Thursday, 7 October 2010

An autumnal update

I’ve now got two substantial pieces of long-term work, with Oxford and with Glendale in Nuneaton, as well as a big one-off project with Tamworth, and so I have decided to ask my line manager and his colleagues for their approval to spend some money to upgrade our ICT.

We currently use a variety of software applications (both niche and generic) on a number of different data loggers – there are compatibility problems within and between each application and so I’ve made the decision to migrate everything that we do onto the ArcGIS platform from ESRI and to generally use PDAs for data capture. There will be occasions when “near enough is not good enough” and so we will roll out the TruPulse to help get a better fix (wasn’t he one of Asterix’s mates?) on specific assets.

All being well next time I venture into the blogosphere I’ll let you know how we are getting on!

I now have a new colleague, Jenny Esdon, an experienced landscape manager and member of the Landscape Institute, and I’m sure that Jenny and I will be able to work together on future projects.

The changing season
Autumn has arrived and with it a certain unpredictability creeps in –
1. will the weather hold throughout the day?
2. what fungus IS that?
3. which species or variety of broadleaf is that, now all the leaves are turning off?

I hope to be able to help out on the weather front (but only by providing a decent coat, my powers don’t extend very far you know!) and with fungal idents (by adding a variety of images and prompts and so on to the PDA), but the tree ident has to remain the responsibility of the field staff!

Practically speaking
We have now completed the fieldwork for a complete tree inventory and hazard assessment survey for Oxford Homes, we’ve been to every property that they manage and have assessed trees in front gardens, communal areas AND in rear gardens. Unusually, but I believe quite wisely, Oxford Homes have taken the decision to be aware of and responsible for all trees that might be within influencing distance of their properties and residents.

The job for Tamworth has begun well and we have established a good working relationship with our client and have begun to share a common understanding of the assessment and prioritisation of tree hazards and associated risks.

We have completed an “in-leaf” inventory survey for Glendale in Nuneaton, the winter survey will begin in October, to give us a chance to spot any fungal fruiting bodies that may be evident and to assess the hazard that they pose.

Regular readers (I flatter myself!) will be keen to know about the project for the as yet un-named housing organisation! – well, I’ve now submitted all the work that I can and I hope to have closed out the project. It has not been a happy experience for me but I have learnt much during the execution (and I use the word wisely) of the job.

I have now received clarification and clarity over the time allowed in the Consent to work on trees covered by TPO in a private road near Solihull. I have invited a local contractor to give me his best price for the first instalment, the removal of horse chestnut badly affected by leaf miner and by bleeding canker.

Small instructions pop up every so often; some provide the opportunity to work with other disciplines on site, such as the ecologists, others are more solitary affairs!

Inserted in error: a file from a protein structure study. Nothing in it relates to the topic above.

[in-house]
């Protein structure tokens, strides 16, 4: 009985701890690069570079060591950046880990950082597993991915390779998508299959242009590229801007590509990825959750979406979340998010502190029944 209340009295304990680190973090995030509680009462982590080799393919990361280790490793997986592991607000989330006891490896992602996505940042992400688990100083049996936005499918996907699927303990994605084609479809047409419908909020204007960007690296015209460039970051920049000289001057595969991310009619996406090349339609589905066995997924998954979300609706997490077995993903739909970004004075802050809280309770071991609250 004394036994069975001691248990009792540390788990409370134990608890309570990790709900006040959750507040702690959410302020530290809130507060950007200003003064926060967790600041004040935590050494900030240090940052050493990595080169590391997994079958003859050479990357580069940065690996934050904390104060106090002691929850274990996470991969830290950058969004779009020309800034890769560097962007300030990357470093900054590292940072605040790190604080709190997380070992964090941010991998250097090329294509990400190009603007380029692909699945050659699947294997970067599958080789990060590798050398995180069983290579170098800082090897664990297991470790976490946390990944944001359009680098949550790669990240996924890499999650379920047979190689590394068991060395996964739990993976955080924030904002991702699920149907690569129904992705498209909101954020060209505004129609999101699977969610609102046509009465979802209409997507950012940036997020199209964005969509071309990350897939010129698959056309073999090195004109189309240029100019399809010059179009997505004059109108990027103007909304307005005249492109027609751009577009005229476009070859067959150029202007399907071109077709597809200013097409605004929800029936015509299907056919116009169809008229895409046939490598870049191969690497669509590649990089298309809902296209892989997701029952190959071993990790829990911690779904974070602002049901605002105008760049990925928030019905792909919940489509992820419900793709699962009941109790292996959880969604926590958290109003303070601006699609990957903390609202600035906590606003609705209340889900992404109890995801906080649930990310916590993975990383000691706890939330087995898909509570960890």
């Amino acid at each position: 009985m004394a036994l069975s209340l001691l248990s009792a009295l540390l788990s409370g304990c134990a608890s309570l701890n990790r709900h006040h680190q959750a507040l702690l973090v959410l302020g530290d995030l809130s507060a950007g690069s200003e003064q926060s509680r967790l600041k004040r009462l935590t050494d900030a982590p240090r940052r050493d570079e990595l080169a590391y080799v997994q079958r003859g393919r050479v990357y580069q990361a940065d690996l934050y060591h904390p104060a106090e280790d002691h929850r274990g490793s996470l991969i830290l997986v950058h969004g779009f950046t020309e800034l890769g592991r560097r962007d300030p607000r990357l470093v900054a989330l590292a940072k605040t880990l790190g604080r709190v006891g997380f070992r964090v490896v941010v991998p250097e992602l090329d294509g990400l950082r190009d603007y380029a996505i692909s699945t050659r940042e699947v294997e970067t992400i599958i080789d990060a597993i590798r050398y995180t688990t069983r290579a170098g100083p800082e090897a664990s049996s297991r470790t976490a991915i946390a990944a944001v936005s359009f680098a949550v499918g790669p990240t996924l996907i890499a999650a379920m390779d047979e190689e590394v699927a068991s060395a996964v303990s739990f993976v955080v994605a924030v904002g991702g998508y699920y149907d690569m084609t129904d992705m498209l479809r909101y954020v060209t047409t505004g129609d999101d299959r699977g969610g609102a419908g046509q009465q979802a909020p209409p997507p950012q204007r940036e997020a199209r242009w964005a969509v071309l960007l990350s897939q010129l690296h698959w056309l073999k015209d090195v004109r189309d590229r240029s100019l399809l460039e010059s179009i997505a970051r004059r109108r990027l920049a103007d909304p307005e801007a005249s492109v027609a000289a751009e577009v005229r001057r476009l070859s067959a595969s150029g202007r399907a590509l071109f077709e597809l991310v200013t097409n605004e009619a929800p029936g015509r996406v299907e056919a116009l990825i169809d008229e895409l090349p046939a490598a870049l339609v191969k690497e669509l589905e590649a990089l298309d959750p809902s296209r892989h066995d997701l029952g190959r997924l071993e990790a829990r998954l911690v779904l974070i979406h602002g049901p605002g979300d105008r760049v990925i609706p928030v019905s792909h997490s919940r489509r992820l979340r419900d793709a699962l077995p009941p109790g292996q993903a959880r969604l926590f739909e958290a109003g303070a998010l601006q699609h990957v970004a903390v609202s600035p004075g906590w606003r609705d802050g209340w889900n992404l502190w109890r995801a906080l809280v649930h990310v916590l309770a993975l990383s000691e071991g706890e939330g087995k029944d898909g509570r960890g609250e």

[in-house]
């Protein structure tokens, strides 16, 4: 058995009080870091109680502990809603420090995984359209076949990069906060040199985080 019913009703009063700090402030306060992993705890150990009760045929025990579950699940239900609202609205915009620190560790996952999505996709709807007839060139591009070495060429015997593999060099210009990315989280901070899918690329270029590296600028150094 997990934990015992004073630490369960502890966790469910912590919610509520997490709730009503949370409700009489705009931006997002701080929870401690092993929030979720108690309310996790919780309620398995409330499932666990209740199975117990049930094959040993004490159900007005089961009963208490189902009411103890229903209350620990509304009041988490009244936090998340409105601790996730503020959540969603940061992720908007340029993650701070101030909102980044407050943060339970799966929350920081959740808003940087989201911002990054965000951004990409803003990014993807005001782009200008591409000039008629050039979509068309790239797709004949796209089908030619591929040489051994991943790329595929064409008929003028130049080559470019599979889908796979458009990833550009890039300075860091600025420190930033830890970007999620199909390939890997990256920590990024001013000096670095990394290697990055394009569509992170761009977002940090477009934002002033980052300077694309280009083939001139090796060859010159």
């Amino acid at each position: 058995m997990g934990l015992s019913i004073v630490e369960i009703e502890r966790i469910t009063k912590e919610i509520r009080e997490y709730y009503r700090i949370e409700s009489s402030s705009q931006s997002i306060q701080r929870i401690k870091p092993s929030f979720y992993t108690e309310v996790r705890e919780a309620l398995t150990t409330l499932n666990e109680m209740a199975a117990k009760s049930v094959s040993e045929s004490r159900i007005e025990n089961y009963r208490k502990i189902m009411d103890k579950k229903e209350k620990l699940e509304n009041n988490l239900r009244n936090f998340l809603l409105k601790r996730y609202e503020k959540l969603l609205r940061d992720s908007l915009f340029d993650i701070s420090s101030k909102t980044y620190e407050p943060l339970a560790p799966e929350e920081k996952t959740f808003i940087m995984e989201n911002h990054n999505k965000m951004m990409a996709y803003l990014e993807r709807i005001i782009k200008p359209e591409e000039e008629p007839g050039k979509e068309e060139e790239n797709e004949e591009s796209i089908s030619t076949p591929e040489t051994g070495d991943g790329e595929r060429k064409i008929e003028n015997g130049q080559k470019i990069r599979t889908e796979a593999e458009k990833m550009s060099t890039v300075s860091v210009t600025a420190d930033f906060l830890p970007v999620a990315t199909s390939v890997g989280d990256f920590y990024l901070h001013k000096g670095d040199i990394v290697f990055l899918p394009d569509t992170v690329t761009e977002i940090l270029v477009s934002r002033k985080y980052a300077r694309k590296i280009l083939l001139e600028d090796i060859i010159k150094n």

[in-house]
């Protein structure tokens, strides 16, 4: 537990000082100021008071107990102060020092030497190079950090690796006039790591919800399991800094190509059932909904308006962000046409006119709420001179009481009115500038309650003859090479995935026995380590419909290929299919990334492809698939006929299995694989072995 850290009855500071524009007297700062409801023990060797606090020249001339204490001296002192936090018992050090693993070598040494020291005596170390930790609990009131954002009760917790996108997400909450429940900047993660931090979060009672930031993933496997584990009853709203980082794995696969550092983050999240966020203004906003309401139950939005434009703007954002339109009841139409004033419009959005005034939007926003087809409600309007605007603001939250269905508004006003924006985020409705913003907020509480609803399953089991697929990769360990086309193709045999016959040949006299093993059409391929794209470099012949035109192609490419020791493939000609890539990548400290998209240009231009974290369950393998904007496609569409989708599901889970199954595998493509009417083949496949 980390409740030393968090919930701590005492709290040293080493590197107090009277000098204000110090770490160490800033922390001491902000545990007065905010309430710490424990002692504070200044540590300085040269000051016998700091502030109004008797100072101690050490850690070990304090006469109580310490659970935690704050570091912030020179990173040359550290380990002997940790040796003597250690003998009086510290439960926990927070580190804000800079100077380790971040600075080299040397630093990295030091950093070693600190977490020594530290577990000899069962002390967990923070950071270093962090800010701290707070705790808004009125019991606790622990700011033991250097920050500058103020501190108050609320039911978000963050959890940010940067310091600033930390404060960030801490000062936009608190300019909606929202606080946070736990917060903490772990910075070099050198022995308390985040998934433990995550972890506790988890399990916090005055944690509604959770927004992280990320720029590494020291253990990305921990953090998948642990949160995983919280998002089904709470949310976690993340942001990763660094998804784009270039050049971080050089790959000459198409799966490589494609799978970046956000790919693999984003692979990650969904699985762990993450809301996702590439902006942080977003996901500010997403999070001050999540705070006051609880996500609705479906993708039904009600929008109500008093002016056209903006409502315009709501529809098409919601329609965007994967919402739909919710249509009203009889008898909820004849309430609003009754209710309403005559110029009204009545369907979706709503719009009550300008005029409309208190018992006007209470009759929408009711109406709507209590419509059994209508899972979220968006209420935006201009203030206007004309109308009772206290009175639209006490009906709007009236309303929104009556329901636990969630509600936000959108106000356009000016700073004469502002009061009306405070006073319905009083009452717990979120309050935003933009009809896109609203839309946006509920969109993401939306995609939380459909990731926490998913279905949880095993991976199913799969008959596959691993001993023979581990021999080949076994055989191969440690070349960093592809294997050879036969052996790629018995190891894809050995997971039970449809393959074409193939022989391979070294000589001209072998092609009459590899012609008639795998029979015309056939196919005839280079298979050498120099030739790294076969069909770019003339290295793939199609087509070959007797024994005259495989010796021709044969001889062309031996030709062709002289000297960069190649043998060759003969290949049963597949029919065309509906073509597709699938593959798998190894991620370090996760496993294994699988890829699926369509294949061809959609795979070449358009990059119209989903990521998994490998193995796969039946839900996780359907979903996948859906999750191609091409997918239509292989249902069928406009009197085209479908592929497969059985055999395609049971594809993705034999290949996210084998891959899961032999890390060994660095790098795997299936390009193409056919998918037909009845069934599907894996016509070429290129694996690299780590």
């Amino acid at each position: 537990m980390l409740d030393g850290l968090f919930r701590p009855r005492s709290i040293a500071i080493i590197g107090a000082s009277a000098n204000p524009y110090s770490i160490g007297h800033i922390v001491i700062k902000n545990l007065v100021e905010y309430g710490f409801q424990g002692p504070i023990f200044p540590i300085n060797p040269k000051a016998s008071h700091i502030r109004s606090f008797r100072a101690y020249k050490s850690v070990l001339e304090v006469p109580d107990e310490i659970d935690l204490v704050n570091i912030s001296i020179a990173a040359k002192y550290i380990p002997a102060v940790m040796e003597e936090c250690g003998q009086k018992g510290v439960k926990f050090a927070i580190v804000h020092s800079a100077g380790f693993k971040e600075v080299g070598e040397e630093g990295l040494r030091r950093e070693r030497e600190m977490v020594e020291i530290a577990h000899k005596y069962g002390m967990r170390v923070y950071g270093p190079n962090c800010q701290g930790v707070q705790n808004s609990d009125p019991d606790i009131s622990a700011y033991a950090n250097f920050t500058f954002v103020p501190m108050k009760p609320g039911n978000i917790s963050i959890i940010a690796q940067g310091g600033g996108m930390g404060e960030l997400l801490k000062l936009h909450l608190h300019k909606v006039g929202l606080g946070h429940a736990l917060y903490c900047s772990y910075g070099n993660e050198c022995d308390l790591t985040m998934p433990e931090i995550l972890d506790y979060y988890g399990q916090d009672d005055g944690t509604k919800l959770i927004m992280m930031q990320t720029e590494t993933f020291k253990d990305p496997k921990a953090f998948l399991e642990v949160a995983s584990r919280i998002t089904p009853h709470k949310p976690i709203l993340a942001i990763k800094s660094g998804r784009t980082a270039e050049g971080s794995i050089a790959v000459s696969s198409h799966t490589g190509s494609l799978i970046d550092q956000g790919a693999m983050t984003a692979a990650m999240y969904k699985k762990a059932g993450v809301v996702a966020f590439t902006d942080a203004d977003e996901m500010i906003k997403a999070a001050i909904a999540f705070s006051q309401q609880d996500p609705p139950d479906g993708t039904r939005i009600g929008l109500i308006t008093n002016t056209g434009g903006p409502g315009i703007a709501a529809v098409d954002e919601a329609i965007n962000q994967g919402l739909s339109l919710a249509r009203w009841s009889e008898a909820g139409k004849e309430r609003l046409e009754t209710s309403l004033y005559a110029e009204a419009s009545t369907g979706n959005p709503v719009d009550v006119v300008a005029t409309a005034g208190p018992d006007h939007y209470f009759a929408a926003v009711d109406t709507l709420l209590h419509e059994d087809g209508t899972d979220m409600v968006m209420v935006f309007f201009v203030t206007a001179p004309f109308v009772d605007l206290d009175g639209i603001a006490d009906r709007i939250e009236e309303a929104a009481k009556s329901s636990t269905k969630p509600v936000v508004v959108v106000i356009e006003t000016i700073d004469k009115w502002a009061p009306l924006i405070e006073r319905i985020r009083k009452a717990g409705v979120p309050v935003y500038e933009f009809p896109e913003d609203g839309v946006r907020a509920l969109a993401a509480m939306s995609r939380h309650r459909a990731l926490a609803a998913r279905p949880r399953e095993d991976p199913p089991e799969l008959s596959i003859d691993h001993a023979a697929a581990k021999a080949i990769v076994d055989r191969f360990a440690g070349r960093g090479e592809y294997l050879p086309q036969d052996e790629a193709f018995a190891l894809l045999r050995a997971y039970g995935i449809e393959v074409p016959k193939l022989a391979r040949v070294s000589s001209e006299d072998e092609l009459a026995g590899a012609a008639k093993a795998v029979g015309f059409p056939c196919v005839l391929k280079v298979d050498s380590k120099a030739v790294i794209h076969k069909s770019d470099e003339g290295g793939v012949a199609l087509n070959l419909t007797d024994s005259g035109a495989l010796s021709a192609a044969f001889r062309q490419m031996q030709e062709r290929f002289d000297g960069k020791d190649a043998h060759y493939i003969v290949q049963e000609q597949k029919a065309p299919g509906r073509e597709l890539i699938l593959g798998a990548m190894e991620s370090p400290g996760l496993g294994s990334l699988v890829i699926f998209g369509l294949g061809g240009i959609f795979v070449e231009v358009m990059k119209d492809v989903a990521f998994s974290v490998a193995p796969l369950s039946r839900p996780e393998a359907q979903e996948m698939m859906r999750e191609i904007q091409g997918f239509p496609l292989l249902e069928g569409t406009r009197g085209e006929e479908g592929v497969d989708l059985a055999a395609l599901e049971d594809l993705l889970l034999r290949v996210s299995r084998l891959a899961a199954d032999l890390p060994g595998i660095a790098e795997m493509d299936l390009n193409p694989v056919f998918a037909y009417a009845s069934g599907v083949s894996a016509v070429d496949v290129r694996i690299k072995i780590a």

Expressly interesting
Since I last blogged (is that really a word?) I get the impression that the market has stagnated, opportunities across the board have dried up – I must do more to raise my profile and so come to the attention of those who want or need arboricultural advice!

Wednesday, 8 September 2010

Torpor? No, frenetic activity!

I suspect that I’ve broken the rules, written or unwritten, of blogging by being inactive for such a long time but it’s not torpor that’s been holding me back, far from it!

Practically speaking
The job for Tamworth Borough Council is about to get going,

I’ve got my team on site now testing our ICT solution and submitting sample data sets to the Tree Officer, Marc Budge.

I can begin to see a pinprick of light expanding into a pool, that I can only presume means the end of the tunnel that has been the Registered Social Landlord’s project – but it is still in need of completion! The engagement of experienced project managers (experience in both arboriculture and delivering large scale projects) made a significant difference to progress and quality assurance, as did the hiring of more boots on the ground.

A survey for a sister company has gone well; I look forward to a repeat visit to the Midlands later in the year.

A tree management project that has been submitted to planners for their consideration has been given the go-ahead – the population is in a private road near Solihull. I hope to have clarification on the timelines for the project shortly, my proposal was that the work be spread over five years, the consent as granted refers to only two years.

We have now completed the survey of the trees in the housing areas for Oxford City Council – it is my understanding from my team on the ground that the project has gone well, the IT has been a bit of a bore on occasion but we have now submitted a seamless data set of in excess of 20,000 records to the client. The next phase will see us move into the parks and open spaces, my ambition is to provide a team of up to four surveyors to get on to the ground whilst the weather remains favourable and the species can be identified and any fungi noted!

Unfortunately Buckinghamshire County Council have withdrawn the PQQ for the management of thier green spaces, I am not sure why – I was looking forward to the project and I hope that there will be other similar opportunities.

Expressly interesting
My impression is that whilst some opportunities are drying up – there seem to have been fewer enquiries for development site tree surveys in recent weeks – other areas, or perhaps groups of clients, remain buoyant.